Let’s Not Be Honest (2020)

Let’s Not Be Honest


Among the recurring elements of our online experience in the first decade of the 2000s were pale brown walls, the backdrops of the first American Youtubers. After a decade Youtubers have become influencers and their rooms are the result of careful set design inspired by Instagram imperative “curate your post more than your life”.
In the XIX century, breathing the optimism of positivism, the fathers of photography wished that one day their creation may conquer the world and turn it into a picture, in order to make it more intelligible. Today, when everything might be a photo opportunity and everything is Instagrammable, we could say that their wishes have partially become reality.
Our impetus to produce new content is force a that crushes everything. We aspire to ascend in the world of influencers, we are reminded that we can make it because society is fluid like never before. Yet, in another unprecedented context, during the lockdown we had to open the doors of our houses to plenty of strangers, live streaming the intimacy of our domestic spaces. In a sudden lack of cool locations where to fake our social status, we had to find smart solutions to keep our social image intact and avoid great humiliation in front of our bosses, colleagues, followers or simply our friends. In those months, one Amazon article lived a brief-but-not-surprising success: photographic backgrounds: contrary to those people opting for an empty white wall, people enjoyed the possibility of faking it to the point of appearing online in front of an antique library, or in the living room of a countryside cottage. Sometimes, virtual backgrounds are not enough.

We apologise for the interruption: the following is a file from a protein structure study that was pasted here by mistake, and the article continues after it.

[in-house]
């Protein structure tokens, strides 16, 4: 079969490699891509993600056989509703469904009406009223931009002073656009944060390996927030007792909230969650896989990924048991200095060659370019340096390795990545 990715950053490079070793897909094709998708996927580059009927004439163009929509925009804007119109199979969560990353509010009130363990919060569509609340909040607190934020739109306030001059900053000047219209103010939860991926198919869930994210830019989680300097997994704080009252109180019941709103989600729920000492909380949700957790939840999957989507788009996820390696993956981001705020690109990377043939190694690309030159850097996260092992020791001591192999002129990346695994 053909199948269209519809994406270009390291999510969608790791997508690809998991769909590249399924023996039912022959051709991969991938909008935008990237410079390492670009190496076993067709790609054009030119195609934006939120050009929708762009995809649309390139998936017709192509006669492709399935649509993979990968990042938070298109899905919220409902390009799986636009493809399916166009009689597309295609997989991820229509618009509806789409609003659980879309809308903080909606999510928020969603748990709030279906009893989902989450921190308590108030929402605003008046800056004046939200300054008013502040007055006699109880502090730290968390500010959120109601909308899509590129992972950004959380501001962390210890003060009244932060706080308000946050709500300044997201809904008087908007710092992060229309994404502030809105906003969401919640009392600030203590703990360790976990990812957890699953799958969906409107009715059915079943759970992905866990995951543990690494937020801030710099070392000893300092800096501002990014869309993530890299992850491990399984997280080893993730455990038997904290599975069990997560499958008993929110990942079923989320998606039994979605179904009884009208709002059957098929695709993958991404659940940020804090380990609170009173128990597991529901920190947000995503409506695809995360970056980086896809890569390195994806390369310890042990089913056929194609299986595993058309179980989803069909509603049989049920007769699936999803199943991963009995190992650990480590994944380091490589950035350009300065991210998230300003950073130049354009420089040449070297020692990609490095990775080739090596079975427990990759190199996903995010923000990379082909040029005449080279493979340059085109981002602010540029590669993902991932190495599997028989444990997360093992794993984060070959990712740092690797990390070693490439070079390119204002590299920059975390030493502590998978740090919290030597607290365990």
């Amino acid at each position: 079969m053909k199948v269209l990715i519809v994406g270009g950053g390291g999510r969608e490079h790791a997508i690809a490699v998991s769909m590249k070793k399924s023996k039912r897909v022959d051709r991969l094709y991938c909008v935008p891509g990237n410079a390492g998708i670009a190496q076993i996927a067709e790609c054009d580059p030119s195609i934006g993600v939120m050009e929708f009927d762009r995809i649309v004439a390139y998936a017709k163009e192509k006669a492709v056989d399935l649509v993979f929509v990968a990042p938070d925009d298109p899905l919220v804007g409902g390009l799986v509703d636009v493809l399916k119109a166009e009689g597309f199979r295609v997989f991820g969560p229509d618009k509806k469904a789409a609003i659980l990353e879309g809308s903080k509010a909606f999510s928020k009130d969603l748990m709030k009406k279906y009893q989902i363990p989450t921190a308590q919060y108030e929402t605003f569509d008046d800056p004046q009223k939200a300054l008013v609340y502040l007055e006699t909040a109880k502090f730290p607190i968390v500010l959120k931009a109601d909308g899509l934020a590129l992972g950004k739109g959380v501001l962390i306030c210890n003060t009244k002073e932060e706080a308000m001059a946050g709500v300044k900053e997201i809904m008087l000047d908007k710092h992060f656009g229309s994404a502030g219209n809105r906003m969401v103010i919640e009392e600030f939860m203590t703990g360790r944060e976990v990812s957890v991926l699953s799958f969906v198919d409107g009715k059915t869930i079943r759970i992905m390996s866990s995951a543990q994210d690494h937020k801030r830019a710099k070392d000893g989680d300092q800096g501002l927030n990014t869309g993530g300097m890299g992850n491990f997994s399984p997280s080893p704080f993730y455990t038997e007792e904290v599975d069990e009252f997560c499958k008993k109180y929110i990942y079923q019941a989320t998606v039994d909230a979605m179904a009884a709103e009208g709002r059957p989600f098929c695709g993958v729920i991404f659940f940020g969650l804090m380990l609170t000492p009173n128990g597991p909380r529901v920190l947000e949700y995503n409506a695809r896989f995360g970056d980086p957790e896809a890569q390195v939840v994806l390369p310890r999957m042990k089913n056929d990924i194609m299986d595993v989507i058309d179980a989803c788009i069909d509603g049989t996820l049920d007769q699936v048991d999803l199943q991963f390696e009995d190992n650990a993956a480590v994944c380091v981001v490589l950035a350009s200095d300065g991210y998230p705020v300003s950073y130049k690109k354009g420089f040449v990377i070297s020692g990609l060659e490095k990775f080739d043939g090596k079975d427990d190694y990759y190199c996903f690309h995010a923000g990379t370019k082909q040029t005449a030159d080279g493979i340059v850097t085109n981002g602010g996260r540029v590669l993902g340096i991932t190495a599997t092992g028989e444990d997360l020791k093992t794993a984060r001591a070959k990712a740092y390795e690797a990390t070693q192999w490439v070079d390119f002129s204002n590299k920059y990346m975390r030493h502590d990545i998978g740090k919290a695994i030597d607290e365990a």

Photography has never been a truth machine. It always told us lies, although convincing. So, let’s have some fun. Let’s make everything we can to turn ourselves into images, as we are invited to do. But don’t forget that we never had to be honest.